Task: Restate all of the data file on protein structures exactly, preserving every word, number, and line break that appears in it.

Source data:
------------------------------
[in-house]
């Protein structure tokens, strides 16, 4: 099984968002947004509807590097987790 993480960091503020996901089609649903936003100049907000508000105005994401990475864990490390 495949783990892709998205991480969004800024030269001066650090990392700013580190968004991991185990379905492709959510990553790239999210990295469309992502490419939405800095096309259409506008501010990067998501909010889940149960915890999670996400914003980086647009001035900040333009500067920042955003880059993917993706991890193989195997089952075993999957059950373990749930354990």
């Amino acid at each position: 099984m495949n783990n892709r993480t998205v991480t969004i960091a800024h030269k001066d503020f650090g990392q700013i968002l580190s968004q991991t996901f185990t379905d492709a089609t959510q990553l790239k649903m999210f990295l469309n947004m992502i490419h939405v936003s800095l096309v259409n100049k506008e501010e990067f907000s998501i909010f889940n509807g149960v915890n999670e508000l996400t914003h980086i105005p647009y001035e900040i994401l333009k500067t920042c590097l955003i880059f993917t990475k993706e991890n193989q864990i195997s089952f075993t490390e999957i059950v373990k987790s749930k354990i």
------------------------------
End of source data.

[in-house]
């Protein structure tokens, strides 16, 4: 099984968002947004509807590097987790 993480960091503020996901089609649903936003100049907000508000105005994401990475864990490390 495949783990892709998205991480969004800024030269001066650090990392700013580190968004991991185990379905492709959510990553790239999210990295469309992502490419939405800095096309259409506008501010990067998501909010889940149960915890999670996400914003980086647009001035900040333009500067920042955003880059993917993706991890193989195997089952075993999957059950373990749930354990």
């Amino acid at each position: 099984m495949n783990n892709r993480t998205v991480t969004i960091a800024h030269k001066d503020f650090g990392q700013i968002l580190s968004q991991t996901f185990t379905d492709a089609t959510q990553l790239k649903m999210f990295l469309n947004m992502i490419h939405v936003s800095l096309v259409n100049k506008e501010e990067f907000s998501i909010f889940n509807g149960v915890n999670e508000l996400t914003h980086i105005p647009y001035e900040i994401l333009k500067t920042c590097l955003i880059f993917t990475k993706e991890n193989q864990i195997s089952f075993t490390e999957i059950v373990k987790s749930k354990i």